EVERETT — A developer seeking to build more than 3,000 condos along Puget Sound in south Snohomish County is on the verge of losing a key appeal.
The County Council is preparing to vote Monday to uphold a hearing examiner decision to deny the high-rise project. The council last week considered testimony from an attorney for developer BSRE Point Wells. About 20 neighbors and city officials from Woodway and Shoreline spoke against the project.
Jack Malek, a real-estate broker in Shoreline’s Richmond Beach neighborhood, likened the project to “a Wall Street-inspired pump-and-dump scheme” and alleged that BSRE has misused a land-use doctrine known as vesting.
If approved, BSRE’s plans call for 46 buildings at Point Wells, which has been in industrial use for more than a century. Almost half of the proposed buildings would exceed 90 feet, with the tallest reaching 180 feet. Construction would take place in phases, over a couple of decades, after an extensive environmental cleanup. The unincorporated parcel covers 60 acres.
The council considered 16 issues in BSRE’s appeal and weighed each against county land-use regulations. They voted 4-0 to draft paperwork to affirm examiner Peter Camp on each point. They are preparing to modify one part of Camp’s June ruling, but said it would have no effect on the outcome. Councilman Terry Ryan was absent.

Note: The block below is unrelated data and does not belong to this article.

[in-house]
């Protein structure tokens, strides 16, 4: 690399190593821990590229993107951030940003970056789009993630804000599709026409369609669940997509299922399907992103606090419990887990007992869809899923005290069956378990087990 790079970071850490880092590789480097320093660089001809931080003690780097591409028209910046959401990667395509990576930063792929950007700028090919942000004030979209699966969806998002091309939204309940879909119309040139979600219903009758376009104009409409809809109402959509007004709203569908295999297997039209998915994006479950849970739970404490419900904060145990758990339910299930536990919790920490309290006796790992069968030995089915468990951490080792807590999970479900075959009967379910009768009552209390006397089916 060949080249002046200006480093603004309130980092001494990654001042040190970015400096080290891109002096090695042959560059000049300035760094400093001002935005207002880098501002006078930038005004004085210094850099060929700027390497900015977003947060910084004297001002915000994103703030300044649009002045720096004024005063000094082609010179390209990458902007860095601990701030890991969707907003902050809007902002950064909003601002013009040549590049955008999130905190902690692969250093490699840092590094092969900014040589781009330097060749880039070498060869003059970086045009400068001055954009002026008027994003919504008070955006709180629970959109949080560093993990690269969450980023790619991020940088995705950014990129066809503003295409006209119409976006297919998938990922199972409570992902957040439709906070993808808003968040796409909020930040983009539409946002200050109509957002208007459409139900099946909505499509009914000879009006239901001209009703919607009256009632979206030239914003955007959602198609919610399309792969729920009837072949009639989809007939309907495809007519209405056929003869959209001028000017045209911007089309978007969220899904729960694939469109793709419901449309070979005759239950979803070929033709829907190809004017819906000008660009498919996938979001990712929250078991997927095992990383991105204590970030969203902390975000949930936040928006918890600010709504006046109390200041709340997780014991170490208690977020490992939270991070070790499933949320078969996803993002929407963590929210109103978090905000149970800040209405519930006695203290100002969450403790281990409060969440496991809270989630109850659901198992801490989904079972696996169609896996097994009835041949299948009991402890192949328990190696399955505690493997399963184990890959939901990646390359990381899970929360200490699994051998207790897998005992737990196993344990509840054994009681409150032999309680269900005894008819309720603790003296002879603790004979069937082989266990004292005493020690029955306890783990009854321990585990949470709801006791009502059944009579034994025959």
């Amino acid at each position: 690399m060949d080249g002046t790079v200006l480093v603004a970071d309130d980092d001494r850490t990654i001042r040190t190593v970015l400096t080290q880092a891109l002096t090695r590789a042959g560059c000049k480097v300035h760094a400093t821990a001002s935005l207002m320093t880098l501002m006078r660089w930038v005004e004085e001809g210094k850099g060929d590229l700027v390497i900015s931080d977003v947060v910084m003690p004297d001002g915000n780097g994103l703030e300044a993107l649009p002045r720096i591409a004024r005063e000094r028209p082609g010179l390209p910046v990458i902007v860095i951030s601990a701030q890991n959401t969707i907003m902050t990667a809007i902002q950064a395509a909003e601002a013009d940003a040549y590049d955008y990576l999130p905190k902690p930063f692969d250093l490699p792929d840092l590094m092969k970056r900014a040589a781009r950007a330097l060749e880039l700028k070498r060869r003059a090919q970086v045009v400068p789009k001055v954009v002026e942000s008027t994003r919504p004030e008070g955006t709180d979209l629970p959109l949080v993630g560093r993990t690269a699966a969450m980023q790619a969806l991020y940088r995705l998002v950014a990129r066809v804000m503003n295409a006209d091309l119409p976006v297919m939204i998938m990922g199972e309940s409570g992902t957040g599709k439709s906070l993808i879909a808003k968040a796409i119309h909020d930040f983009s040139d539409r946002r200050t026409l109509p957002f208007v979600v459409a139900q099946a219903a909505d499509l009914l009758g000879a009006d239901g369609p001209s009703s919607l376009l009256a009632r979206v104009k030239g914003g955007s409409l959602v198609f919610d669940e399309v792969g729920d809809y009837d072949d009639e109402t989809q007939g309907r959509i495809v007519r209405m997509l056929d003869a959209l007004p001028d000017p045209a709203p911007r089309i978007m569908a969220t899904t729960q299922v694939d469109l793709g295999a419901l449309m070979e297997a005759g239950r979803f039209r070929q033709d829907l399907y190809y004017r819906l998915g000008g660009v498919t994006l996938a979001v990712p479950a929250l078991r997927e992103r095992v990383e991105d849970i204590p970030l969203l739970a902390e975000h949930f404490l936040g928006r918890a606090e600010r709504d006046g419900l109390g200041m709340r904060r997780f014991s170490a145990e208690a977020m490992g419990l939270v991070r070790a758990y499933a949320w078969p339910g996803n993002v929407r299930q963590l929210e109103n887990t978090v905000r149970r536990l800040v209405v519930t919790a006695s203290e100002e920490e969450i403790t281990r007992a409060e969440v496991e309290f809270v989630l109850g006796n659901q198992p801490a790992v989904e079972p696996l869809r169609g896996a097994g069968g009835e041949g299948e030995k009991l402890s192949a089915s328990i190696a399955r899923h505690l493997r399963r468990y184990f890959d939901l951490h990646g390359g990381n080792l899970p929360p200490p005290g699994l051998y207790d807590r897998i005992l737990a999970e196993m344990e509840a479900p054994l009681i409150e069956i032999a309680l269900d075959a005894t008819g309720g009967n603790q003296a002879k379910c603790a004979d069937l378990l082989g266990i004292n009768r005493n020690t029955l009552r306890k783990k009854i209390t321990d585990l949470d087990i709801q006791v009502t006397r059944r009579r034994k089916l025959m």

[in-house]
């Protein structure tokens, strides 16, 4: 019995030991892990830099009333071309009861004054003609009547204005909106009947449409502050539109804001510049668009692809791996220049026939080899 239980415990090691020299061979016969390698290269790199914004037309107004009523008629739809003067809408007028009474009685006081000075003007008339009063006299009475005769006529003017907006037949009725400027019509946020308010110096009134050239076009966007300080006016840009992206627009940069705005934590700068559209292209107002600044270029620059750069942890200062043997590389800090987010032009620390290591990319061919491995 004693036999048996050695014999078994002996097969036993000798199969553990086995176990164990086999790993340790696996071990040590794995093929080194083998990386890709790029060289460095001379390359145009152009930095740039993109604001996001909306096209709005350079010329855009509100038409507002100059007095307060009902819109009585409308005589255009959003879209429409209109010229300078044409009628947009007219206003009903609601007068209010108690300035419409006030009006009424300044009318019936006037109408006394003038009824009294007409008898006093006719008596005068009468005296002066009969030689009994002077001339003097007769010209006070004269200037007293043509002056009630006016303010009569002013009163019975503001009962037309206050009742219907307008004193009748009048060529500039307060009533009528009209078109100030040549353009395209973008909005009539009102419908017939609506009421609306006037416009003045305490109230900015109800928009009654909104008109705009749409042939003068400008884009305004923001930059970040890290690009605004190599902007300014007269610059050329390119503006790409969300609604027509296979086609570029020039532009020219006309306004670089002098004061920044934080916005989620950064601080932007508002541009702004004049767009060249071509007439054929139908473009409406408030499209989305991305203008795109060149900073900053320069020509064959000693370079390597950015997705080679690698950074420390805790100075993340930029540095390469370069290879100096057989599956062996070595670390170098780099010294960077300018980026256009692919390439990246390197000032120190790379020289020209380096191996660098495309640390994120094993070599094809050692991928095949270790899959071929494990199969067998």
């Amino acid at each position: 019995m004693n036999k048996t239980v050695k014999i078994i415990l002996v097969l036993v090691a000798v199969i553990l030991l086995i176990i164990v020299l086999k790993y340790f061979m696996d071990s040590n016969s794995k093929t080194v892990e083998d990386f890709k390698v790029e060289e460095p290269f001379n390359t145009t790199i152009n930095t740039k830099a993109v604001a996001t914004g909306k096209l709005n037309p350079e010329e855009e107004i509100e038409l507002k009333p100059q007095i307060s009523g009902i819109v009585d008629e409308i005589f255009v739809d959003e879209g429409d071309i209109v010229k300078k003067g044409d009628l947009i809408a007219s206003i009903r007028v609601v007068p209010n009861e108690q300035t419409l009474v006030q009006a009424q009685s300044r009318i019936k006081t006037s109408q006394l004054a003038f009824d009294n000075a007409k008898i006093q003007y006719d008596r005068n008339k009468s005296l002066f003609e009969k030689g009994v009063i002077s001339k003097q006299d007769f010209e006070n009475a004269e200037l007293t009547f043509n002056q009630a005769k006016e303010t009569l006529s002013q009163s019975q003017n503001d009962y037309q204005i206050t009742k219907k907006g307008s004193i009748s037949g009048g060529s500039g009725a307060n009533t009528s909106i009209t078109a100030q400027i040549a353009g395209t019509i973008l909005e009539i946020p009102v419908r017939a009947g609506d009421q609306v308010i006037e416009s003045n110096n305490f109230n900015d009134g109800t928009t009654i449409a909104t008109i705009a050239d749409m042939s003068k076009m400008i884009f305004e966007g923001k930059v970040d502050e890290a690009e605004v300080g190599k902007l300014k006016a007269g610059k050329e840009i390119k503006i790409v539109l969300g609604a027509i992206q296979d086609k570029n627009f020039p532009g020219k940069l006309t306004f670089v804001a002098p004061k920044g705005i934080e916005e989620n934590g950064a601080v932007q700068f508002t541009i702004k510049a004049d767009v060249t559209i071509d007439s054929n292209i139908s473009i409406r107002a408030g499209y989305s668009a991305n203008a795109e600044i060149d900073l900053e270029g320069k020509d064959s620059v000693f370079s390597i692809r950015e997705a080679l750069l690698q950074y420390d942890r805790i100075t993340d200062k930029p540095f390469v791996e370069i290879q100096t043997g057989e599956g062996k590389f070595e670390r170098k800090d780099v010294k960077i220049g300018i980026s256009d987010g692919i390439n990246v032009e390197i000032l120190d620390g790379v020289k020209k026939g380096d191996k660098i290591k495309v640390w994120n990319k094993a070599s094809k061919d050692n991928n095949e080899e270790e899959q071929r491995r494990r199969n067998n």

BSRE wanted more time to complete its permit application, which has been pending for more than seven years and expired in June. The examiner declined to grant an extension.
The examiner also rejected BSRE’s request to double the allowable building heights to 180 feet. For that to be possible, BSRE would need to demonstrate access to high-capacity transit.
The developer has suggested meeting that requirement by building a Sounder commuter-rail station on the property, though evidence shows little progress toward making that a reality.
“The mere fact that Point Wells has a rail line going through it doesn’t mean that the residents of that site would have access to that network,” said Julie Ainsworth-Taylor, an assistant Shoreline city attorney.
Ainsworth-Taylor said Shoreline’s joint traffic study with BSRE has reached an impasse and that officials in her city have had trouble getting “accurate and reliable information from BSRE.”
The appeals process is likely to continue in Superior Court. Gary Huff, an attorney for BSRE, said he is consulting with the developer.
The council is set to vote on its written decision to deny BSRE’s appeal during its regular 10:30 a.m. meeting Monday.